Storm Victims Without Power Struggle to Keep Cool

By Samantha Kramer, AccuWeather.com Staff Writer
July 02, 2012; 6:49 PM
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Power lines are down across the Midwest and mid-Atlantic after winds sped up to 90 mph during Friday night's storm. (Photo courtesy of Twitter user @Smoflake88)

For ice cream vendors selling frozen treats and cold water on the beaches near Atlantic City, N.J., it's a great day for business.

Thousands flocked to the beach Saturday to escape the heat after a super derecho knocked out the power of more than three million people across the Midwest and mid-Atlantic regions.

James Diecidue, who sells ice cream along the beach in Margate City, N.J., said the beaches are extremely crowded. Many of his customers keep asking him if the city has regained power yet.

"A lot of people are buying water and ice cream here because a lot of people still don't have power at home," he said.

Read also: "Derecho" of Power Storms Slam 700 Miles of the U.S.

While those affected by the storm along the coast have the option to cool down with an ocean minutes away, other areas aren't so lucky.

Authorities in non-coastal regions have had to think of other ways to keep their community cool in this weekend's scorching temperatures.

Prince George's County in Maryland opened cooling centers where local residents without power can refuge from the 100-degree weather that plagued their area today.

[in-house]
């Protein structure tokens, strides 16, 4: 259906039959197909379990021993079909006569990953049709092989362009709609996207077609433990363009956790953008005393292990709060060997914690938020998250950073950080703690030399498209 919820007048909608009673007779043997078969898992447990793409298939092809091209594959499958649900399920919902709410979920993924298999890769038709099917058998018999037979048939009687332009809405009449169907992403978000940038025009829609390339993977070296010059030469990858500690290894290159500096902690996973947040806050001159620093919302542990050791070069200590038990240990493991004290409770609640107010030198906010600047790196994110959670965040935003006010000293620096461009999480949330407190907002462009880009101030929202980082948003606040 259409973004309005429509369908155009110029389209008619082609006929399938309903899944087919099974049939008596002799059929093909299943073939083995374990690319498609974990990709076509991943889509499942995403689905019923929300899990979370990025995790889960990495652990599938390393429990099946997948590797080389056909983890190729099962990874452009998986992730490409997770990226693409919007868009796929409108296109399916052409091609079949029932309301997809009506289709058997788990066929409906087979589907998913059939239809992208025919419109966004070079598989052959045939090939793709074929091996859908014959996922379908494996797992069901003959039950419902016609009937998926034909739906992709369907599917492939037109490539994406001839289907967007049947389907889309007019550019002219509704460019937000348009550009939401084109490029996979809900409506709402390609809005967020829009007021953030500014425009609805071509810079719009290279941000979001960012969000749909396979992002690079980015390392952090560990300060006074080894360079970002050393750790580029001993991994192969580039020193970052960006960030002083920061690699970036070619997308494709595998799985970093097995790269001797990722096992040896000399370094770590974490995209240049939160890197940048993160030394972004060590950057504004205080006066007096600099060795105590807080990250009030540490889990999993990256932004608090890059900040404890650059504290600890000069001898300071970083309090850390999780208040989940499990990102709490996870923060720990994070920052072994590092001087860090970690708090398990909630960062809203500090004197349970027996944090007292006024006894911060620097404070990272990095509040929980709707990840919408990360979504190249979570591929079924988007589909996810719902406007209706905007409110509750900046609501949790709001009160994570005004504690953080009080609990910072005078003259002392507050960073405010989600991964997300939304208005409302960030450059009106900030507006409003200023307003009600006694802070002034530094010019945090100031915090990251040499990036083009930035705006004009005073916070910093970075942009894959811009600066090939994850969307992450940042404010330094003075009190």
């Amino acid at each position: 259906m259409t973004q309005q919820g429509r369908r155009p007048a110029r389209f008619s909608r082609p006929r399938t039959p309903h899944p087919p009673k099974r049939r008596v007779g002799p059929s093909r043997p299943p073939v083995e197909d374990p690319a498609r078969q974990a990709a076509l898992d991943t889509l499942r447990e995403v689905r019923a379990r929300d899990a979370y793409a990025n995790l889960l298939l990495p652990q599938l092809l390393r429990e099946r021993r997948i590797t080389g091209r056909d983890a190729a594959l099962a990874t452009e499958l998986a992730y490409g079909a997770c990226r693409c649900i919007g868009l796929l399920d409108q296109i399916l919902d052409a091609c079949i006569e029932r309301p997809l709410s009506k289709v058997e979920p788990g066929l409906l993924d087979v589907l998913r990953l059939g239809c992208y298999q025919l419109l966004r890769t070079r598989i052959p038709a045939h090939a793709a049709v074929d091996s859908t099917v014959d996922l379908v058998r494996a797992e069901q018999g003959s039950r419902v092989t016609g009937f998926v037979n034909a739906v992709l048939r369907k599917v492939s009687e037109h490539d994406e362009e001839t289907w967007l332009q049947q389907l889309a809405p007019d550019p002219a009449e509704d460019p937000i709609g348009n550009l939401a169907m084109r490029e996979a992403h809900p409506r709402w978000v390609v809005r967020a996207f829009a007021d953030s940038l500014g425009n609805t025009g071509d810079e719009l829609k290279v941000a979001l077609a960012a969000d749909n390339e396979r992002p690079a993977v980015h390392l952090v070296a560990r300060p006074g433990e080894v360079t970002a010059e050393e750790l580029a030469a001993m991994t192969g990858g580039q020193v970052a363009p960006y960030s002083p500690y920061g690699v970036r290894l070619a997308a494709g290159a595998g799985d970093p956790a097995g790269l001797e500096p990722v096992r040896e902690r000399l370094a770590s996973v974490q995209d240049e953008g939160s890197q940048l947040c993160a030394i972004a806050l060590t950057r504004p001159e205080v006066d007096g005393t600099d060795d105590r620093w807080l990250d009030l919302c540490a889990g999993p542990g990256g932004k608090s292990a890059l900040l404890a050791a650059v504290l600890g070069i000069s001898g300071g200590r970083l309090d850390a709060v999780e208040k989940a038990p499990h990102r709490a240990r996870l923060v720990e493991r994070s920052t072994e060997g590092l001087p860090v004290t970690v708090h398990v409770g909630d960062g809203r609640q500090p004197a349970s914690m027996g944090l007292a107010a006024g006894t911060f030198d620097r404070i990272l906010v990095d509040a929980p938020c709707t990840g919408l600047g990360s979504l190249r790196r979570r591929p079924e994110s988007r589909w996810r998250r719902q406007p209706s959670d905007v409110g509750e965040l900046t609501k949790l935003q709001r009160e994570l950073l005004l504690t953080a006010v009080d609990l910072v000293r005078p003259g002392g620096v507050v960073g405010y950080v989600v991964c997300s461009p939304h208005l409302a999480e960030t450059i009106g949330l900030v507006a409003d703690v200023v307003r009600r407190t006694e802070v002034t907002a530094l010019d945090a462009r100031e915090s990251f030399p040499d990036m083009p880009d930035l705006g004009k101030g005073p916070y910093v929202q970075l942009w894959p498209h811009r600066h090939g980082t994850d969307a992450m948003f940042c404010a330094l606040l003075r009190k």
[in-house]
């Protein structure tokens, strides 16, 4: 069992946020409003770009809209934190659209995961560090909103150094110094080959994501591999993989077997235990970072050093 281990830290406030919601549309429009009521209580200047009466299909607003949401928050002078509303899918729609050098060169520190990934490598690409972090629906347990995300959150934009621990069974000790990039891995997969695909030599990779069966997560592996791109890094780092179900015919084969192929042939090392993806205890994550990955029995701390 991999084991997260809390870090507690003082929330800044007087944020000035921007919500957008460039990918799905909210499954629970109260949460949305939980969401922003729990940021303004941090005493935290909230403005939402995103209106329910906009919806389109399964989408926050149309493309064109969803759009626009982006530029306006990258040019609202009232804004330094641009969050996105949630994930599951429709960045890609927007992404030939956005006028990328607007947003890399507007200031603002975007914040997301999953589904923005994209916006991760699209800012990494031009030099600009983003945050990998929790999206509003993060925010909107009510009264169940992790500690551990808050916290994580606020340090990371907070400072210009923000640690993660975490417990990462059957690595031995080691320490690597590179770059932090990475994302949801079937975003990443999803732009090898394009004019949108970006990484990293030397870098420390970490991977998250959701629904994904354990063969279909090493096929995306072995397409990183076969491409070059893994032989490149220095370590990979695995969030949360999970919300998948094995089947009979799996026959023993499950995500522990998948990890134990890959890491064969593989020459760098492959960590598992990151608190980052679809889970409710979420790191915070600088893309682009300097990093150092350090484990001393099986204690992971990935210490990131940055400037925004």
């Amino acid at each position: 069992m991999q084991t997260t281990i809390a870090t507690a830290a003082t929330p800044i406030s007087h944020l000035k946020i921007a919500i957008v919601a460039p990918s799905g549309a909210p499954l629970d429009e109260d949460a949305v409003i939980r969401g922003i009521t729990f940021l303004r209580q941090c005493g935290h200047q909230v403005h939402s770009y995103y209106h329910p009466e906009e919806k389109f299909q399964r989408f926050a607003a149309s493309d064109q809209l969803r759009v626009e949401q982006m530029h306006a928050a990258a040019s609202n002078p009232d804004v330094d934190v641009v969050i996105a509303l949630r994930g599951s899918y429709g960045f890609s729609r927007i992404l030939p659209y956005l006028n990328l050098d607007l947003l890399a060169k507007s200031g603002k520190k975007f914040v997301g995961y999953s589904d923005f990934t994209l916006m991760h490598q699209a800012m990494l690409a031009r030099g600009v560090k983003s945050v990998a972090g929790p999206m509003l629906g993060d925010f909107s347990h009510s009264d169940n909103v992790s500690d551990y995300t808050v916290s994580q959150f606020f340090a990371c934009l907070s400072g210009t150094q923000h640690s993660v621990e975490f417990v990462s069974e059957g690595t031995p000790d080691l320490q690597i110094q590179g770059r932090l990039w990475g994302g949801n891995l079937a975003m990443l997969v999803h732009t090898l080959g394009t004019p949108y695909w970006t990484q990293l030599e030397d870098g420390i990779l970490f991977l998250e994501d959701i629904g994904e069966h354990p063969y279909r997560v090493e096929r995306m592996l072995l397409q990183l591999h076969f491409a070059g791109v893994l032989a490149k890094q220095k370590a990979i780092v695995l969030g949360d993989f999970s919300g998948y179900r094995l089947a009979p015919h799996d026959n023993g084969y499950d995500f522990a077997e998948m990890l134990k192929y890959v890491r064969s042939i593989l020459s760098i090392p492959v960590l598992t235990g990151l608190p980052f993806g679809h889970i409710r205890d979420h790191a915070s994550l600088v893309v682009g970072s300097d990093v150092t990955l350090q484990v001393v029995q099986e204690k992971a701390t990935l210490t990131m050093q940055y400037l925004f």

Scott Peterson, the county's deputy manager of communications, said they've provided information about where to locate cooling centers through social media and online press releases that people can view with their smart phones if they don't have power.

"We've been going through every means necessary to make sure they know we have places they can go to cool down," Peterson said. "We're highlighting what's still open with power in the region like malls and hotels. Everyone's working together."

Emergency Management Coordinator Emily Ashley of Chesterfield County, Va., said the town's local libraries will keep their doors open past normal hours, and though usually closed on Sundays, will also open tomorrow until 6 p.m.

Ashley said dealing with the significant power outages has been difficult because critical buildings that would normally act as a refuge are the ones that are without power.

The Virginia Department of Emergency Management also created a Tumblr blog that lists open cooling centers by county, damage reports and power restoration updates.

According to electric companies, it could be a week before power is restored in some areas, especially major cities like Washington, D.C.

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